What’s the difference between a 32 bit and a 64 bit operating system? Is one faster than the other?
Jeff hi the fact that your term of staying taking up memory is wrong memory is ram that makes your pc or mac run fast so please get your terms right memory had nothing to do with Hard Dive space.
Based on the Hardware requirements and Memory usage it is classifies as 32 bit and 64 bit.
64 bit is faster but it requires additional bus, transister and internal RAM. For Home PC we buy 64 bit operating system but actually we are not configure our hardware for 64 bit operating system.
Thanks & Regards,
I had a blog (which i cannot update now due to many reasons) in which i had posted an article "32 bit vs 64 bit".
I guess you read it from this link:
In addition to the other comments: Even at 4GB RAM one can profit from a 64bit operating system.
As already pointed out if the application is optimized for a 64bit instruction set it will run noticeable faster than it's 32bit counterpart.
Also a 32bit Windows has a memory distribution of 2GB for the user application space and 2GB for kernel. Even if you use the workarounds (3GB, USERVA) and the application does support it you won't get more than 3GB for user applications.
A 64bit Windows does not have this limitation. Any 64bit application could theoretically make use of the full 4GB.
the ability of Windows Vista and Windows 7 x64 Editions to add address more memory space than previous versions of Windows helps minimize the time spent swapping processes in and out of memory by storing more of them in RAM.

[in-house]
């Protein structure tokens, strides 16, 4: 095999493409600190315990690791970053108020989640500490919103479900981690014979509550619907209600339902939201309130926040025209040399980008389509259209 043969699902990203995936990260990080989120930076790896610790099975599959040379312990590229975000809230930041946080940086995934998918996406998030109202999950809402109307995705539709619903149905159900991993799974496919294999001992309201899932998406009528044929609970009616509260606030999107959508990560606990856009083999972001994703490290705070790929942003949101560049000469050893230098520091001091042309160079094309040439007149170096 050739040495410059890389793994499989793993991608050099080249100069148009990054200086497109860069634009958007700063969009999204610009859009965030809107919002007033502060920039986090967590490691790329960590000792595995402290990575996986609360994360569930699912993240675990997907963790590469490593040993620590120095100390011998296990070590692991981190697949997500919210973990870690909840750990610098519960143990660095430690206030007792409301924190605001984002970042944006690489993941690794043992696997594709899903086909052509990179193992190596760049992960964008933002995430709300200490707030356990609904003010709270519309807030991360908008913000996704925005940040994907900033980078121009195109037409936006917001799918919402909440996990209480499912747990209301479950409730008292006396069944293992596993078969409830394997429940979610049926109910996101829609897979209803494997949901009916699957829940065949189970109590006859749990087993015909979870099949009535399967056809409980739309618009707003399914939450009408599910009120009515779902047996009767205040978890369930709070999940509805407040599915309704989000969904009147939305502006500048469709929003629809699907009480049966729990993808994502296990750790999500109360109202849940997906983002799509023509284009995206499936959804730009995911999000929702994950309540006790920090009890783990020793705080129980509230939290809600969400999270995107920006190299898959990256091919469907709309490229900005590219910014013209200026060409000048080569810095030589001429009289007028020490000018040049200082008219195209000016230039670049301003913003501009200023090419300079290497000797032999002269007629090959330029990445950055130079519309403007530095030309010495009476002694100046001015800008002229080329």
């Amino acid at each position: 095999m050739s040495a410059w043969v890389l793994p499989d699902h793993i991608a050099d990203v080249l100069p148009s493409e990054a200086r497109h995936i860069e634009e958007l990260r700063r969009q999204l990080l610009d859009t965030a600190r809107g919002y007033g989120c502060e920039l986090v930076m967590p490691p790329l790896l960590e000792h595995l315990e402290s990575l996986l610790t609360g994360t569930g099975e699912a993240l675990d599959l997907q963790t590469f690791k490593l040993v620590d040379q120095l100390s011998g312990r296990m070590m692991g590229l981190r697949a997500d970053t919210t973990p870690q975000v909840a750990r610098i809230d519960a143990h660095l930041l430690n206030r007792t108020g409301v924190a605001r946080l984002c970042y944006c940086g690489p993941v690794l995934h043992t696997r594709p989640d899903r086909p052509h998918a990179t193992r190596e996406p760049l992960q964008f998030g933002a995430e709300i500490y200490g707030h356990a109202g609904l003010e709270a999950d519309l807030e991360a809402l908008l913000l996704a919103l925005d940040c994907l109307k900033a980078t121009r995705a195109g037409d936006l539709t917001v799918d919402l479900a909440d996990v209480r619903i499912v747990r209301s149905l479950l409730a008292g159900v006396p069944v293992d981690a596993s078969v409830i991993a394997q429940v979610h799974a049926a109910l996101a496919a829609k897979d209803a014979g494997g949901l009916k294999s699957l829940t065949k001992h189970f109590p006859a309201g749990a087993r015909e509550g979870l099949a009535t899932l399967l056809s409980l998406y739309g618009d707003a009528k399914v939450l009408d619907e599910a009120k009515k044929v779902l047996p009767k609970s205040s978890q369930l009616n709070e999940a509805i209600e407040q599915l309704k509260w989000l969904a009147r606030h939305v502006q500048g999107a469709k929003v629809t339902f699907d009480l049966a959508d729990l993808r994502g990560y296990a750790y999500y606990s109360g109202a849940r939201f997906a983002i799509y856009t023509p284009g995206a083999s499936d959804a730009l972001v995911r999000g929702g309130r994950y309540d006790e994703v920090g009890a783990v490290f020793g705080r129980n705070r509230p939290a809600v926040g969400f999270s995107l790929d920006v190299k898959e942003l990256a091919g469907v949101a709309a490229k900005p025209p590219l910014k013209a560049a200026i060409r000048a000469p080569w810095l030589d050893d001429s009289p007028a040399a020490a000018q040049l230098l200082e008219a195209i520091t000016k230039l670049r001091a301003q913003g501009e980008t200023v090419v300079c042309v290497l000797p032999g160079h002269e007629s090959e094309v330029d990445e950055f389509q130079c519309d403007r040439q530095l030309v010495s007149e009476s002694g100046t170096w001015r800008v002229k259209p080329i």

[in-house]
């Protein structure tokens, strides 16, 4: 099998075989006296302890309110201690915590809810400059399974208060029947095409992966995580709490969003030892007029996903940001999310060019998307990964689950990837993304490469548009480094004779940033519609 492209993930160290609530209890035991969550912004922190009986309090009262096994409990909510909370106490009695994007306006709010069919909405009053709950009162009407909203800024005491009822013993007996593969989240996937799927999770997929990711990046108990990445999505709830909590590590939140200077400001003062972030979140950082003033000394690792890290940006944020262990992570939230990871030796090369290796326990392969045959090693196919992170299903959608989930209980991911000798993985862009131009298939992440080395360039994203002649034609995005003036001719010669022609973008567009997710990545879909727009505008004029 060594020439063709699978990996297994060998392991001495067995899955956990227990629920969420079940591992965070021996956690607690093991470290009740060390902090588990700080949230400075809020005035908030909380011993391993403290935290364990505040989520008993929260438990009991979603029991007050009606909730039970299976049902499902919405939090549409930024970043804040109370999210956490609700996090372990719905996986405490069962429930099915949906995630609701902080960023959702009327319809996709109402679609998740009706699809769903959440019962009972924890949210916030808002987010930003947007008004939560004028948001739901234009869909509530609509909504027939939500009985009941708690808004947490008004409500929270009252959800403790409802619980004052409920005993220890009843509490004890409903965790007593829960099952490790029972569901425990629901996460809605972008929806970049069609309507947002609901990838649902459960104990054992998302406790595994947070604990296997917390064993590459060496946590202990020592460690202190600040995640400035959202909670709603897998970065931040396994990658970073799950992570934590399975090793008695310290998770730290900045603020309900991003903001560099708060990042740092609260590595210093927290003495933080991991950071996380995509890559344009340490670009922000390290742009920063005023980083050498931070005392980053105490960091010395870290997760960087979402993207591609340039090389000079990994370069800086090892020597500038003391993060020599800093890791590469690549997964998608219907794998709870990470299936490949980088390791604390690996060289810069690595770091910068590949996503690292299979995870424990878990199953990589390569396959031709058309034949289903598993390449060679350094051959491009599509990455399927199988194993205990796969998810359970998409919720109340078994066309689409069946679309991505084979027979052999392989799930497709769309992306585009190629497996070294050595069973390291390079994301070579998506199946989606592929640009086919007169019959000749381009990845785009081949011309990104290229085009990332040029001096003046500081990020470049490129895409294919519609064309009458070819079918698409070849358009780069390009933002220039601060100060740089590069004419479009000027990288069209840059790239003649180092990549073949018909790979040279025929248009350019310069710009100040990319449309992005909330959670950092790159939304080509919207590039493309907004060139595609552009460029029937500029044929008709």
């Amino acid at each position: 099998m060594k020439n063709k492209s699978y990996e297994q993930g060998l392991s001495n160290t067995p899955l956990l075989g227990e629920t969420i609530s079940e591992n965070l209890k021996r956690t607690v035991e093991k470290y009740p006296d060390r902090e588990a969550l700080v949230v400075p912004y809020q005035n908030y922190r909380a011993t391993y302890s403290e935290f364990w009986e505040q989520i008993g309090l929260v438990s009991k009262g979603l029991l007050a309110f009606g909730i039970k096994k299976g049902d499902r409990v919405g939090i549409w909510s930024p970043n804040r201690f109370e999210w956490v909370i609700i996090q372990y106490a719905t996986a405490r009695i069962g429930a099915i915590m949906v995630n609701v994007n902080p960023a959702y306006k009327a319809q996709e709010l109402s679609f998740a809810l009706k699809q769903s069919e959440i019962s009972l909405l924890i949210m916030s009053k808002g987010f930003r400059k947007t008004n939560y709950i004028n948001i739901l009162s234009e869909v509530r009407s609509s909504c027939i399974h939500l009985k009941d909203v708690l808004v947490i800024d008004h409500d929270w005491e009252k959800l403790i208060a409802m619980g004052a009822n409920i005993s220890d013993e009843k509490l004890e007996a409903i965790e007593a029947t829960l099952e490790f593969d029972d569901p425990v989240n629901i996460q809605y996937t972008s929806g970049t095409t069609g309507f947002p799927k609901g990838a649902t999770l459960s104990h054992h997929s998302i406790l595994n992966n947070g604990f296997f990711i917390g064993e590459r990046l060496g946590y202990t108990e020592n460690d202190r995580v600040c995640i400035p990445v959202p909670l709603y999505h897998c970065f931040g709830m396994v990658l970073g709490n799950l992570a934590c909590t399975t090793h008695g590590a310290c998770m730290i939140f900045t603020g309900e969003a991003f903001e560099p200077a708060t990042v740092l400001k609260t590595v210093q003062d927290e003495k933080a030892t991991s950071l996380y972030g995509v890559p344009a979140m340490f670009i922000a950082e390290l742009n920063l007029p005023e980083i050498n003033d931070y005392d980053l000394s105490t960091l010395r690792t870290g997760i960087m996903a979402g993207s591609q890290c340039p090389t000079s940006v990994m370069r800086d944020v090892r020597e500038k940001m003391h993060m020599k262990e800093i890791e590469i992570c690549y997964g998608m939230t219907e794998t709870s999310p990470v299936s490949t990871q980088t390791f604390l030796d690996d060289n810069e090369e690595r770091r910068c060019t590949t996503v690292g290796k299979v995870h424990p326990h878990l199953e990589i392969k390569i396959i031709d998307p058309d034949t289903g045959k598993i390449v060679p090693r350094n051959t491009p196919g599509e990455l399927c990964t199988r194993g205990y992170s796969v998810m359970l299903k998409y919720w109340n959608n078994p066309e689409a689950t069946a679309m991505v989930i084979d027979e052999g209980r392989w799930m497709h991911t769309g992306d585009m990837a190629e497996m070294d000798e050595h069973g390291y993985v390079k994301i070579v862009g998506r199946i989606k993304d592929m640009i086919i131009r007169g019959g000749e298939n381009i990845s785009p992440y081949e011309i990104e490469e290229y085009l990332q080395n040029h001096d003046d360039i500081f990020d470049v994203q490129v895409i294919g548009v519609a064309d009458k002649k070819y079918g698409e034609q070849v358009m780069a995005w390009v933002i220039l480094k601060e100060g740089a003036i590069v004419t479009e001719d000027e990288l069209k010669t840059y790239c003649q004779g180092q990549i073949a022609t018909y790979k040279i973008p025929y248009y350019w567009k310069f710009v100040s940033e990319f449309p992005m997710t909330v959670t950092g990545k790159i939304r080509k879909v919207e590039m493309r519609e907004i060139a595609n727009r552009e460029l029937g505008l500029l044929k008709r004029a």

to make the same application on 64bits faster on32bits it would take at least 2 32-bit operations to perform the same thing
Windows Vista Benchmark: 64-Bit Faster Than 32-Bit
perhaps 3D applications don't benefit alot from the migration from 32 bit to 64 bit, probably because of the GPU.
The details may get technical, so I'll start out simple. 64 bit operating systems can make use of up to 192 GB's of memory
(however, in theory you may actually have 17,200,000,000 GB's), while 32 bit operating systems may only use up to 4 GB's of memory on Windows.
Granted you have proper hardware, 64 bit operating systems are significantly faster than their 32 bit counterparts. This is because 32bit operating systems transfer blocks of data in sizes of '32 bits'. Of course, if your transferring in blocks of 64bits it's going to be faster (again, granted your not on a Fred Flintstone setup). However, if you don't have more than 4GB's of ram, don't install 64 bit OS's as it can actually be detrimental.
Additionally, 64 bit operating systems are more secure. Again, I'll try to spare the nerdy details but 32 bit operating systems are vulnerable to 'kernel patching'. 64bit OS's successfully mitigate this threat (there for rootkits on 64bit are highly unlikely) by implementing driver signing and hardware based data execution prevention (which basically prevents an process from manipulating memory outside its assigned memory block). 64bit OS's also have 'security through obscurity', since fewer people use the architecture, malware developers aren't wasting there time writing malware for a smaller audience.